TMS Therapy

Overview

What is TMS therapy?

Transcranial magnetic stimulation is FDA-approved to treat depression. A machine uses highly focused magnetic pulses to stimulate brain cells and treat depression.  It is non-invasive, and there is no pain. This can be a great alternative for someone who has not responded to medications for treating depression.  Sessions are 20 minutes long, five days per week. 

We have partnered with Magstim and use their exclusive StimGuide® 3-D Positioning System.  This offers precise, reproducible treatments without the need for helmets or uncomfortable electrodes that other brands may use.   

Does TMS therapy work?

Yes, TMS works. Double-blinded, randomized, controlled trials showed that TMS works to improve depression symptoms.  It is not the right fit for everyone, but if you’re looking for a non-medication treatment option, contact Specialty Clinic, and we’ll discuss what is right for you.

How much does TMS therapy cost? If you’re struggling with depression, the last thing you need is to worry about finances.  At Specialty Clinic, we have a dedicated team that can work with your insurance company to get you the best rates possible for TMS treatments.  Most insurance companies cover TMS, call us, and we can let you know what your out-of-pocket cost will be.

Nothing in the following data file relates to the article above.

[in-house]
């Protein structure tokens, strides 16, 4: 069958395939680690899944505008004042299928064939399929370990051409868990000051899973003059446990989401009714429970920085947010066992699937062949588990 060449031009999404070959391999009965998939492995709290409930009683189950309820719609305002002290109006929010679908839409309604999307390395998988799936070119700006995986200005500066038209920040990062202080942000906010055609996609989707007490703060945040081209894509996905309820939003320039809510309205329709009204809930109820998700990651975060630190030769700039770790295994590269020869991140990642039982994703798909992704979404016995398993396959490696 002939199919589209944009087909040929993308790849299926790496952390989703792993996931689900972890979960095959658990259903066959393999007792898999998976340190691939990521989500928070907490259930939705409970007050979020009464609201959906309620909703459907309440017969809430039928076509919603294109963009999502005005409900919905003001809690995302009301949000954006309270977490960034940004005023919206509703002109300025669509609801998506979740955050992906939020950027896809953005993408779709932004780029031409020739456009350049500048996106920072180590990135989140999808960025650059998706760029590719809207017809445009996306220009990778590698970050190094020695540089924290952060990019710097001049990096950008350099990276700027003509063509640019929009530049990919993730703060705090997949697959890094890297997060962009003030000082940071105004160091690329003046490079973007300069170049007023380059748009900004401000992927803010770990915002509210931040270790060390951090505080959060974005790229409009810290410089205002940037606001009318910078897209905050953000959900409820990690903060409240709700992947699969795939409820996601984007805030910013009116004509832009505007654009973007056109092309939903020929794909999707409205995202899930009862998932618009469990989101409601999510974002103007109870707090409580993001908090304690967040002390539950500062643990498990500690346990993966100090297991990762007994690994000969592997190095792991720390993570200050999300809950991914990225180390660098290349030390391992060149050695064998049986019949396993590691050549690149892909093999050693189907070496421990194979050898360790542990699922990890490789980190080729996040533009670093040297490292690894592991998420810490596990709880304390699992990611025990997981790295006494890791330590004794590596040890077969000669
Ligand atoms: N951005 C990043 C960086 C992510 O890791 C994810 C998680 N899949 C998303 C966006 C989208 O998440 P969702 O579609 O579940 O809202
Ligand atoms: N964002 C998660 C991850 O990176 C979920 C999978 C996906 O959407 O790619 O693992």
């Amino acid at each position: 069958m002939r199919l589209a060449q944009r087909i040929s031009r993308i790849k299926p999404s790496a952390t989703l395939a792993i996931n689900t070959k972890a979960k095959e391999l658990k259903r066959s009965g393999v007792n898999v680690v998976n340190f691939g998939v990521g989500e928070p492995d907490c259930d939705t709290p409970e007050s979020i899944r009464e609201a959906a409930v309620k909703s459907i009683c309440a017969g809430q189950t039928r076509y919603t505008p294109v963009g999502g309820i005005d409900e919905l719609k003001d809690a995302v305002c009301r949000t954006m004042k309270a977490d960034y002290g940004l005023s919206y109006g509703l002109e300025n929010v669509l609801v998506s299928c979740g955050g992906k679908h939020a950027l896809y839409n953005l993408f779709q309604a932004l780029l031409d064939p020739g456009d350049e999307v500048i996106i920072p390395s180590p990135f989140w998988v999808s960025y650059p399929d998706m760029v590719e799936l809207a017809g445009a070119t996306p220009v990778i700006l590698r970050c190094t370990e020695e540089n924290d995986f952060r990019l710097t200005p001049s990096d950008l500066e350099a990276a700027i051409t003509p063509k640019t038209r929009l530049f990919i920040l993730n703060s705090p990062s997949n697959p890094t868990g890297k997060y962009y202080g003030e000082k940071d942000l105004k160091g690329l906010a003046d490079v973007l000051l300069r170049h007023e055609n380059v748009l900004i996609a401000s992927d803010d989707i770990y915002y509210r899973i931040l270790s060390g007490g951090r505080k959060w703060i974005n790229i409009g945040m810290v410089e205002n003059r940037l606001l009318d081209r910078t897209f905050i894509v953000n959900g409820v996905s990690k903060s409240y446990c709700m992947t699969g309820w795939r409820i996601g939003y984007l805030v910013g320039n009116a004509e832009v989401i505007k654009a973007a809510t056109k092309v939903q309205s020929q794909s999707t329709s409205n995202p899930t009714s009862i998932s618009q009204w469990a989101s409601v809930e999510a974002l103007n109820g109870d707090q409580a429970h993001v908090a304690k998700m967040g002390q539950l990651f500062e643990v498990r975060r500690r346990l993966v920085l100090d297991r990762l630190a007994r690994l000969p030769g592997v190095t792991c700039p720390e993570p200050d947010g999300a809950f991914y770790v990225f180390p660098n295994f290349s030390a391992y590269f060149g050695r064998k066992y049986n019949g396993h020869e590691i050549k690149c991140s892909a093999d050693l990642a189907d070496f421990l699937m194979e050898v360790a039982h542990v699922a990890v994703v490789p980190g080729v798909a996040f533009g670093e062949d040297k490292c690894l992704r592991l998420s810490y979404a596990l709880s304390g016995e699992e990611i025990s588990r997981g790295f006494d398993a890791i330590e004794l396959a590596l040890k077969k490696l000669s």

How long does TMS therapy take to work? Recovery from depression can be a slow process.  Studies show improvement at the 6-week mark, but patients can notice they are more active and engaging in life by three weeks.  Things may not be perfect, but you can start to see the light at the end of the tunnel. 

How many sessions of TMS therapy do you need on average? TMS sessions are 20 minutes long, five days per week.  This is done for a total of 6 weeks.  Studies show improvement at the 6-week mark, but patients can notice they are more active and engaging in life by three weeks.

TMS therapy success rate 

According to research by Neurostar, 60% of patients who try TMS therapy see an improvement. Although TMS is the latest in the list of treatments available for depression, it is not one size fits all and depends on each patient’s circumstances. 

Is TMS therapy safe?

Yes, TMS therapy is safe and effective.  Most people experience no major side effects. Occasionally, people can experience scalp discomfort or headaches.  

Is TMS therapy permanent?

No treatments for depression are permanent, but there is hope.  Think of depression as a chronic disease – one that can be managed, like high blood pressure or diabetes.  Once your symptoms are under control, you can enjoy your life again.  Sometimes patients use TMS as a way to get out of a depressive episode and then resume medication to maintain their well-being.  Everyone’s needs are different, so contact Specialty Clinic, and we can find an individualized treatment plan that can help you.  

Does TMS therapy cause side effects?

TMS is generally safe and is considered non-invasive.  You may experience scalp tenderness during the course of the treatments.  It is not dangerous, but if scalp tenderness occurs, talk to your doctor to see what can be done.

TMS Therapy Treatment Options

 TMS therapy for depression